Pressed on why the Confederate flag has seemingly taken a life of its own as an inherent symbol of racism and White supremacy in the U.S., Jones said he disagrees with the visual representation. He called the flag of the fallen Confederacy a “symbol of rebellion and that rebellious spirit.”

“I've lived in the South all my life and I ain’t seen them since the 1960s, really,” said Jones. “I mean, that just – they ain't here anymore."

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“They're hateful people. There are hateful people of all races that are bigots, but they don't have that happen anymore," he continued. "40,000 members of those hate groups and 80 million Americans who are descended from the Confederacy  – Yes, they lost the war. And I think that's a good thing. But at the time, we can't – historians call it presentism, judging the past by the present, by present morals and standards and information and trends and all that. And that's a mistake historically.”

Jones said he “totally disagrees” with the premise that the Confederate flag itself has seemingly taken a life of its own as a symbol of White supremacy.

Former Rep. Ben 'Cooter' Jones, D-Ga. (Photo By Bill Clark/CQ Roll Call)

Former Rep. Ben 'Cooter' Jones, D-Ga. (Photo By Bill Clark/CQ Roll Call)

“You say that, but it's spin. It’s not historically correct,” he said. "Those are a bunch of racists. I mean, what you're talking about is racism. You're talking about the racists. The racists, you know – people are stupid. There are a lot of stupid people, there are a lot of mean-spirited people and narrow-minded people.”

During the conversation – which lasted nearly 80 minutes – Jones explained his history living in Atlanta and his work in politics and the film commission. He said at the time in which they were shooting “The Dukes of Hazzard” he lived in an apartment in the King District and often worked with Coretta Scott King and coordinated basketball events with Dr. Martin Luther King Jr.’s son, Martin Luther King III, in the early 1990s.

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“Andy Young and John Lewis and Ralph Abernathy and all of them – we were friends and we worked together after 'The Dukes of Hazzard,'” Jones prefaced.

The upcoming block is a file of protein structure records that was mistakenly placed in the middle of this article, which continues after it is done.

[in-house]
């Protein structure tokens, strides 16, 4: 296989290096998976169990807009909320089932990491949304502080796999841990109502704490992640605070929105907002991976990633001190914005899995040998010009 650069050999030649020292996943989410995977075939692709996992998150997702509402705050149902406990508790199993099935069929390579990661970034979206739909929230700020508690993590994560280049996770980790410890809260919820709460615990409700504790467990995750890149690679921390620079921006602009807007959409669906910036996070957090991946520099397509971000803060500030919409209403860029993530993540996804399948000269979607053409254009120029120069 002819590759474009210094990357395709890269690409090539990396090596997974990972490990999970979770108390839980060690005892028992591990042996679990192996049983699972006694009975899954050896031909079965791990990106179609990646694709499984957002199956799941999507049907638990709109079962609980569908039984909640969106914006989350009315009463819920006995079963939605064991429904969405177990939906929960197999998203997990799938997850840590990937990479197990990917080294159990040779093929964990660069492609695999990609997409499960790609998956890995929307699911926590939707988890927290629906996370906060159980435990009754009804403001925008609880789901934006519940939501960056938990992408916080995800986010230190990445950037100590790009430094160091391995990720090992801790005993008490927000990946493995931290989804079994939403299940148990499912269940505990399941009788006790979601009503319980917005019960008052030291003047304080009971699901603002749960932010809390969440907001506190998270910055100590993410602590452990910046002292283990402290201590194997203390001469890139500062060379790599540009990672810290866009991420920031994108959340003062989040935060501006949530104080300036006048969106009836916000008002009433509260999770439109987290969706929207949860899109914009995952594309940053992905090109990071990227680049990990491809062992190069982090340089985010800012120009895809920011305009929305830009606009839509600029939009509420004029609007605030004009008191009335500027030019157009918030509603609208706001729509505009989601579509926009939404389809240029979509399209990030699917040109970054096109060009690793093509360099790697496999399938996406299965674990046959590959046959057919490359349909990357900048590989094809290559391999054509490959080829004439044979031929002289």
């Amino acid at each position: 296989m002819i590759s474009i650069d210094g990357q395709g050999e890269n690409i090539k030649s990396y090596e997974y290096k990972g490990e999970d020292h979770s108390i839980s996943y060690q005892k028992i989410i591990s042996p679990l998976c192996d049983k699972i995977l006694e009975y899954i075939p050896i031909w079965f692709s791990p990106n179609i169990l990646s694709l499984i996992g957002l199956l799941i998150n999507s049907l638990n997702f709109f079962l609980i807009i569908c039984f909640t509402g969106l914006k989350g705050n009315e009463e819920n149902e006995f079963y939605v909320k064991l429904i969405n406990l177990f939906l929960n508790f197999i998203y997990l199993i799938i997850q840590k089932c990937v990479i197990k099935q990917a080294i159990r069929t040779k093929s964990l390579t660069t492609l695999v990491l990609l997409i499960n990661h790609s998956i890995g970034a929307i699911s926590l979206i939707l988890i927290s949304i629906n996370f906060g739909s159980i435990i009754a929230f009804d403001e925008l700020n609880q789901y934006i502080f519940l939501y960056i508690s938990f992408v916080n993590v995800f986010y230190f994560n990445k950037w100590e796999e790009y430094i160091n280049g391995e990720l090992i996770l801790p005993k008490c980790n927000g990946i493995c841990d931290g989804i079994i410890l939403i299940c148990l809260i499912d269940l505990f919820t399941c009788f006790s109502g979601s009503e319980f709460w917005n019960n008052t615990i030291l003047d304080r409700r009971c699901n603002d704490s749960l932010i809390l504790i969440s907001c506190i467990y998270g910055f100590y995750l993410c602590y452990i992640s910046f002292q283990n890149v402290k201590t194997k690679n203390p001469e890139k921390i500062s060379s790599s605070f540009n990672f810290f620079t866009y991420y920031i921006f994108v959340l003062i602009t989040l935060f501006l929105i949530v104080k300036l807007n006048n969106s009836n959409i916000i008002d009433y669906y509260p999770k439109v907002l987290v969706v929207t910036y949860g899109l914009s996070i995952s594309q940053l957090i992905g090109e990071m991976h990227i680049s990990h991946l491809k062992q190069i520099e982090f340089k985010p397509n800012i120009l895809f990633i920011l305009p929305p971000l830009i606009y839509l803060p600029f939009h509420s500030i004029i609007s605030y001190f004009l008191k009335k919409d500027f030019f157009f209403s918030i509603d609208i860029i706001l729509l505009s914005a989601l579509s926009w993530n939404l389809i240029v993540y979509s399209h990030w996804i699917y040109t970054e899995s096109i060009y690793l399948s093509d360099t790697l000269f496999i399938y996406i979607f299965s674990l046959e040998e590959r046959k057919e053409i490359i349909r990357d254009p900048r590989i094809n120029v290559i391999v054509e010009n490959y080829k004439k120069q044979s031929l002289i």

“And I go off to Congress and the Georgia flag, which hung on our offices had the rebel battle flag on it and that was changed years ago. So this has happened much more recently. And I think it's a mistake. I think it's become almost a hysteria that anything associated with that flag suddenly is evil and racist.”

Catherine 'Daisy' Bach, Tom 'Luke' Wopat, John 'Bo' Schneider and The General Lee.

Catherine 'Daisy' Bach, Tom 'Luke' Wopat, John 'Bo' Schneider and The General Lee. (AP, File)

When told that part of the argument from the Black perspective on the Confederate flag centers on stout societal experience by Black people who have endured bouts of racism and injustice from those who have been opposed to the lives of Black people and the longing for Black people to get ahead in life – and that in minority communities the rebel flag has swiftly become an emblem for people who detract such desires – Jones said he understands the fight. However, he believes the message is misguided.

“I hear what you're saying, but I think that's a canard,” he said. “It's a new movement and it's picked out this flag as an easy target, I think.”

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Asked point-blank why he believes the Confederate flag has become a symbol for hatred and bigotry towards Black people – even in recent times as he claims – Jones pointed to the June 17, 2015 mass shooting at Emanuel African Methodist Episcopal Church in Charleston, S.C.  Dylann Roof entered the South Carolina haven and fired rounds at African Americans during a Bible study, killing nine.